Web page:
In 2015, United Nations presented 17 Sustainable Development Goals (SDG) for a period of 15 years. These goals are set as a direction for a more sustainable future on a global scale. When considering food waste, some of the essential goals are ending hunger, handling climate change, and ensuring sustainable consumption and production. Through dealing with sustainable consumption and production, the aim is to reduce food waste and food losses at every step of the supply chain by 2030.

The need for such a global document is apparent since food waste is an increasing concern that the whole world faces. $750 billion worth of food is wasted every year. Along with obvious financial loss, food waste causes immense climate changes and water consumption beyond necessary. As the world progresses forwards and produces more goods, the consumption of food and materials increases at an enormous speed. Statistics show that more than half of global waste is due to food and plastic consumption. Such numbers are certainly concerning. Many initiatives deal with this question both globally and locally through raising awareness on how much food we spend.

FAO organizes various projects and actions regarding the UN sustainability goals. A crucial step towards a sustainable food industry is transitioning to a more affordable, ecological and energy-efficient production and consumption.

Another way to combat excessive food loss is to measure the amount of food waste. Two indicators that show exact data of losses from production to consumption stage are food waste and food loss index. By measuring the food waste, we can see which part of the food chain lacks efficiency and, thus, act accordingly. This way, countries can plan their actions towards a more sustainable and ecologically accepted domestic food production.

While the global level is an unavoidable step to make positive changes worldwide, we should also have in mind the power of changes we can make daily. On a local scale, Sustainable Development Goals Fund gave recommendations on how to increase sustainability by reducing food waste. Some of the advices include being aware of the amount of food we buy daily, limiting plastic, storing our food correctly, using leftovers and not being too picky about the fruits and vegetables with marks. The truth is, everyone can make small changes at home in whichever way it works for them and help reduce food and water consumption as well as the climate changes that are affecting the planet excessively.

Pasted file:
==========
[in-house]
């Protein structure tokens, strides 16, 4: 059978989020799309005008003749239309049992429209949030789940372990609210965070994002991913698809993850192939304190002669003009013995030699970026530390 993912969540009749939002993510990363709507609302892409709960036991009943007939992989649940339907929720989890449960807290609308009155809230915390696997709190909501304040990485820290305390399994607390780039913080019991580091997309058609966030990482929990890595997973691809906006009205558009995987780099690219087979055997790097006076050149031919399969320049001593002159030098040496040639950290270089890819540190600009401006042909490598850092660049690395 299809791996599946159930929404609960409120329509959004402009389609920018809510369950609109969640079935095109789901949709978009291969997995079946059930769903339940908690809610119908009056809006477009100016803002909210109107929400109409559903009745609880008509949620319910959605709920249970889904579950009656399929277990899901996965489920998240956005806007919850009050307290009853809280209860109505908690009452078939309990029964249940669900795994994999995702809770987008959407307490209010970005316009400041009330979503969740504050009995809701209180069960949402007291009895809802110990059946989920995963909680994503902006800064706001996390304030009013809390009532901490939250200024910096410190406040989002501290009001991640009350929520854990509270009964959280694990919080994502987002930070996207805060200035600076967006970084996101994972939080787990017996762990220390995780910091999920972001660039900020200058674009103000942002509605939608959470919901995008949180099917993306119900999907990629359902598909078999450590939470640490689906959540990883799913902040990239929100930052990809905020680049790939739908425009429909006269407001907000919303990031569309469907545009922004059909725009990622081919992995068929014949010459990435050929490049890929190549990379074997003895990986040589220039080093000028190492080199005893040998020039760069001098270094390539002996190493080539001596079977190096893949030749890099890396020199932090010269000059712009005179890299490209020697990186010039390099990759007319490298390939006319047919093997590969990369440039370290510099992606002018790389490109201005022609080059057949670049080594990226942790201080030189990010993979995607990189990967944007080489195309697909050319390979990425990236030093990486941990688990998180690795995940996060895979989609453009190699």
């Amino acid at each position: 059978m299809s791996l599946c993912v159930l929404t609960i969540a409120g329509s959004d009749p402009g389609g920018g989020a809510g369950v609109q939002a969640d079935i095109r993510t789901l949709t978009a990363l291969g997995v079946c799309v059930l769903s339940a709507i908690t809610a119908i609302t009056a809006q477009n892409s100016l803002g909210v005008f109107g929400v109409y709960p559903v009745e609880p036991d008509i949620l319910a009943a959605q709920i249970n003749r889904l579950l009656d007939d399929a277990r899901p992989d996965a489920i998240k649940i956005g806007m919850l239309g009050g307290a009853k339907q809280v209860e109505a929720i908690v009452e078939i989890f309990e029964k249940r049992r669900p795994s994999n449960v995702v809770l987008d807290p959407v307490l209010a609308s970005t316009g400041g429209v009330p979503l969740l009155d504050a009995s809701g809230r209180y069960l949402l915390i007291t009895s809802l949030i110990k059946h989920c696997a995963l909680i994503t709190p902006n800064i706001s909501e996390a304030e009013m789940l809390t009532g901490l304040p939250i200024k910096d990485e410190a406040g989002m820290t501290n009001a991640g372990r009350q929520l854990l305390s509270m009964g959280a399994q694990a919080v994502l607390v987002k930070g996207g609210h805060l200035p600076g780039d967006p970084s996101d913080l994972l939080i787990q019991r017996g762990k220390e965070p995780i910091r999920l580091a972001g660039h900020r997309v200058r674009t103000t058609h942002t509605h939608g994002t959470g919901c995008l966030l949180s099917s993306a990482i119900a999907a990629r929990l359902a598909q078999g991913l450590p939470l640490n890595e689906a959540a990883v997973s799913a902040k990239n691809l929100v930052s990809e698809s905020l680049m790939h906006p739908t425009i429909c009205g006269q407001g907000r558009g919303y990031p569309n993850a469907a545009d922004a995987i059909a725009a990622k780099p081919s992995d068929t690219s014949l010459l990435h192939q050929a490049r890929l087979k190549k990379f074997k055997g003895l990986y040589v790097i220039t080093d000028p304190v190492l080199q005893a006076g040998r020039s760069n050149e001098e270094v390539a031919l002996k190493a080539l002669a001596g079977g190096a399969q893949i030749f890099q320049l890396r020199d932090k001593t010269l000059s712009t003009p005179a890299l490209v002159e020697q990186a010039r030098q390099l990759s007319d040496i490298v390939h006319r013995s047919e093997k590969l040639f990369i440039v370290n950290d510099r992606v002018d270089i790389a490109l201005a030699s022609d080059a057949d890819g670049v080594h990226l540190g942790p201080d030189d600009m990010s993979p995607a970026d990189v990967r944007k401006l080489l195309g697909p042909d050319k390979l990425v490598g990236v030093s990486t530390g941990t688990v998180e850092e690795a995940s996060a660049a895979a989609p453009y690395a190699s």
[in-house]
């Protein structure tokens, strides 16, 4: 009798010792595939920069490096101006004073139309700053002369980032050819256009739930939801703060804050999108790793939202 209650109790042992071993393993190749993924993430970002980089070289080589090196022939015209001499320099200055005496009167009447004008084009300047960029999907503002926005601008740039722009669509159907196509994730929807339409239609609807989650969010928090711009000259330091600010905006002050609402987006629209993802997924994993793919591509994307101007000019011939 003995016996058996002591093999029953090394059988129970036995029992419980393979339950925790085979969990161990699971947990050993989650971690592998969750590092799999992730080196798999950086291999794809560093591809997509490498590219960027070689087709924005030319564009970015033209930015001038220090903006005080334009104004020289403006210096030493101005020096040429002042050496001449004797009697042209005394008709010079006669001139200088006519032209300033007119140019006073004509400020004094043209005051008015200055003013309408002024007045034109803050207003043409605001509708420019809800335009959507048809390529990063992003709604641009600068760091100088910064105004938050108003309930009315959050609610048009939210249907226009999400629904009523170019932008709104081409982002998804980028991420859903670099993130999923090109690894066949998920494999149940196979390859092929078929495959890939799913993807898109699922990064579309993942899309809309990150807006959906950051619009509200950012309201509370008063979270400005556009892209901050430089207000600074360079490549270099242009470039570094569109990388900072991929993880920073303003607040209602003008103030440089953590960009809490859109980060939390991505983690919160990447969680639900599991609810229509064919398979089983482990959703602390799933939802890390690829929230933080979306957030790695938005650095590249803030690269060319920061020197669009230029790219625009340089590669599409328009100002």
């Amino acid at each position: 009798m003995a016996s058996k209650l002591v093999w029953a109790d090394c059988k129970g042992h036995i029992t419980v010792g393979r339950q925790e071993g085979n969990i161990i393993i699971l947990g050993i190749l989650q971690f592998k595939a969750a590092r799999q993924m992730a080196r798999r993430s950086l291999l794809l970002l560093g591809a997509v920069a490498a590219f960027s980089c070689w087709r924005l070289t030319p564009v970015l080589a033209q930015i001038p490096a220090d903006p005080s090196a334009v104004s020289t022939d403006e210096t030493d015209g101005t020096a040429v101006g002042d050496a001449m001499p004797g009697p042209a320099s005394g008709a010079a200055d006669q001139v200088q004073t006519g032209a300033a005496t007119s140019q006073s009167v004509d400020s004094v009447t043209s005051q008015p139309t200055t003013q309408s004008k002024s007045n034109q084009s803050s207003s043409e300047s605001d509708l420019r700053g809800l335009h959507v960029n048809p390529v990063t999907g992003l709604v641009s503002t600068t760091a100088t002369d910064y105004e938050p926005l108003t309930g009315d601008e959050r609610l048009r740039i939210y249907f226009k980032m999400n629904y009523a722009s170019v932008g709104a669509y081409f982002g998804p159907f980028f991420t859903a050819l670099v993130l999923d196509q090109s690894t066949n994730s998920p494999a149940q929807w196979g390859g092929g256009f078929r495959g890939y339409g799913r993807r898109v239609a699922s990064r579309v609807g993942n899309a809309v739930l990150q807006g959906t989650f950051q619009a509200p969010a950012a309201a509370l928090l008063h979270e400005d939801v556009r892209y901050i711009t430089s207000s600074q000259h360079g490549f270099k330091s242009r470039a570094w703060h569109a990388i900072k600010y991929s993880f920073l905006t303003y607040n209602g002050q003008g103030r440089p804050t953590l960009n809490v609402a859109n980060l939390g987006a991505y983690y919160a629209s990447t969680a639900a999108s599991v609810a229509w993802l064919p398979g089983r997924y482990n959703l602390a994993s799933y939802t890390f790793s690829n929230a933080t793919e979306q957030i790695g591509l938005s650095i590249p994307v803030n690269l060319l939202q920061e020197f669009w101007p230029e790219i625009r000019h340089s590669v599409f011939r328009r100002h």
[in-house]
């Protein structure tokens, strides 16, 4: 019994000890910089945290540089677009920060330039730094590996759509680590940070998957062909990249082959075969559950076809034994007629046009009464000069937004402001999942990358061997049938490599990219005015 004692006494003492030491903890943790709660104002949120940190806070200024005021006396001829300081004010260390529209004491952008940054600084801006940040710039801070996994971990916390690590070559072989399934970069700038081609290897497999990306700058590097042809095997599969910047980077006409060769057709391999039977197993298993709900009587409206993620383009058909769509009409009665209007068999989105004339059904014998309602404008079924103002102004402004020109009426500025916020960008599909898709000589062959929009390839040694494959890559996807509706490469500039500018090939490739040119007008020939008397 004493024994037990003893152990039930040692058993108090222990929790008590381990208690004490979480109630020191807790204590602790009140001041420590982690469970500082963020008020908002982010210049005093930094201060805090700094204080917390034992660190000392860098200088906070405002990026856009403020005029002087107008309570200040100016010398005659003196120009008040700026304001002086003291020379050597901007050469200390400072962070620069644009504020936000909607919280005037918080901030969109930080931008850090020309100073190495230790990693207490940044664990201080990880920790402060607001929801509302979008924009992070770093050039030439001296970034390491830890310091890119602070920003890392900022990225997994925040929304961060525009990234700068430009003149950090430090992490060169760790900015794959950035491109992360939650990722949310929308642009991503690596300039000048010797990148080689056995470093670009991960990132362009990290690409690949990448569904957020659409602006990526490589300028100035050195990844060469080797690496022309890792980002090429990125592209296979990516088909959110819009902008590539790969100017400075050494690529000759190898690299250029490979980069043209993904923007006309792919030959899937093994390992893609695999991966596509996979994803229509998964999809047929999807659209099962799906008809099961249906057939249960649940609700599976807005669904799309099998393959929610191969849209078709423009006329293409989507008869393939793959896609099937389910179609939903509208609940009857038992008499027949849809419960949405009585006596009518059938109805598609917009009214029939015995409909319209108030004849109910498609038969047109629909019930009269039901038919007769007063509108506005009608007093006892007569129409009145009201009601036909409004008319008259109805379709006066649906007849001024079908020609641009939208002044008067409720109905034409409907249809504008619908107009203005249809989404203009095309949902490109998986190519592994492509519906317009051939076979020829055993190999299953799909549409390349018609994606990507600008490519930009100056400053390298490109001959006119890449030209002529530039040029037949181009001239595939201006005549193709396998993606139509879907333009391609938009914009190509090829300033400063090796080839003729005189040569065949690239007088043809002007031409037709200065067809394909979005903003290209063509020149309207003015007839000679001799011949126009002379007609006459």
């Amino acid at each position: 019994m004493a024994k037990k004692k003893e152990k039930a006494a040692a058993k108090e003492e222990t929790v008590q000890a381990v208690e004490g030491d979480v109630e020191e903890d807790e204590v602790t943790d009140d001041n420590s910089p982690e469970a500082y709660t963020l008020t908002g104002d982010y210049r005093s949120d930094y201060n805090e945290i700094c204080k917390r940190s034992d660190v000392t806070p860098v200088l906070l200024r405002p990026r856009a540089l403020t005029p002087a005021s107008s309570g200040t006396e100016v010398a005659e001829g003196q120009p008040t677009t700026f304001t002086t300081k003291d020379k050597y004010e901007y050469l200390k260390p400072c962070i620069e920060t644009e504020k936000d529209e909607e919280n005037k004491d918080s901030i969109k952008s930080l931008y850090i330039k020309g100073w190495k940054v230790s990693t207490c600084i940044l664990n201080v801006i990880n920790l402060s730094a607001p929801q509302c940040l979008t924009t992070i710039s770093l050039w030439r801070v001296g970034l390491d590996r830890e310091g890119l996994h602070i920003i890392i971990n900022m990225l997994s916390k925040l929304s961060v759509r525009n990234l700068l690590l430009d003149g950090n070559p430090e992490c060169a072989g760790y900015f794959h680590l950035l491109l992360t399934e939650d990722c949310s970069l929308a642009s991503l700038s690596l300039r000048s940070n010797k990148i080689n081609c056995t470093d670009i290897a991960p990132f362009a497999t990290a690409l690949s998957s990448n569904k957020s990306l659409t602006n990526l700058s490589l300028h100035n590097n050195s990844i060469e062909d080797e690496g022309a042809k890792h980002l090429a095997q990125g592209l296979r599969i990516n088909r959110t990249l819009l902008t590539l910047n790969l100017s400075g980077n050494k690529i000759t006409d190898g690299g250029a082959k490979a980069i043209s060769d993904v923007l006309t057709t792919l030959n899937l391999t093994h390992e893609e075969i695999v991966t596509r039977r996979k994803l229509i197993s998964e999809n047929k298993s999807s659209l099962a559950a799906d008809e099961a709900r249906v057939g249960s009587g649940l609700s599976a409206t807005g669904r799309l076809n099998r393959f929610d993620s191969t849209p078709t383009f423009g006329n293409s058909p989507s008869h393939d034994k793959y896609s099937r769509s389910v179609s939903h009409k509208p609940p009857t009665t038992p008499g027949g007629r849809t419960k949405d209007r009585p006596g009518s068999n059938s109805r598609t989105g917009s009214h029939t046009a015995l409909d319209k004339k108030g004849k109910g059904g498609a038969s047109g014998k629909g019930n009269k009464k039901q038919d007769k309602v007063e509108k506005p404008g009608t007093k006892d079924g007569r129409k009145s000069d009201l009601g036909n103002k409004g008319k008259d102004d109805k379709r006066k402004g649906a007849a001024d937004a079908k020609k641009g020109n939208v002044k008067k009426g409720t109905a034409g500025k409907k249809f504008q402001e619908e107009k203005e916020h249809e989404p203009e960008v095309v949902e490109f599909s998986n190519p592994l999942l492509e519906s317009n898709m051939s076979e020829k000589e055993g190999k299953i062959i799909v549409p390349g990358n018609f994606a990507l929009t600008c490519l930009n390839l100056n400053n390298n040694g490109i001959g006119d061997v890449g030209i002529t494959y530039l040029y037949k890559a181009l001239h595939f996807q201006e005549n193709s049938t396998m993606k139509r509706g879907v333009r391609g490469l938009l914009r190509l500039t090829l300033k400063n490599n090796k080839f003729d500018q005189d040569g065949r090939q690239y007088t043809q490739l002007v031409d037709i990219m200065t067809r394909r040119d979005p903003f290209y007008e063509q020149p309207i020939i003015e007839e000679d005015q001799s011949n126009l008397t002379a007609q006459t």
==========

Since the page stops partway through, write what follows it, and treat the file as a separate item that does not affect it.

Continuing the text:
Restaurants, as major consumers of food, play a vital role in this battle. Fortunately, as the awareness of food waste expands, the number of restaurants that prevent unnecessary loss, using donated food and, when possible, leftovers, increases.

It goes without saying that global initiatives, actions and projects are not sufficient if we do not act locally. Indeed, cooperation between countries and organizations worldwide, together with actions made on a local household level, is the way to improve the current challenge regarding food waste. Only through constant interaction and relentless efforts is it possible to achieve sustainable development goals concerning food waste.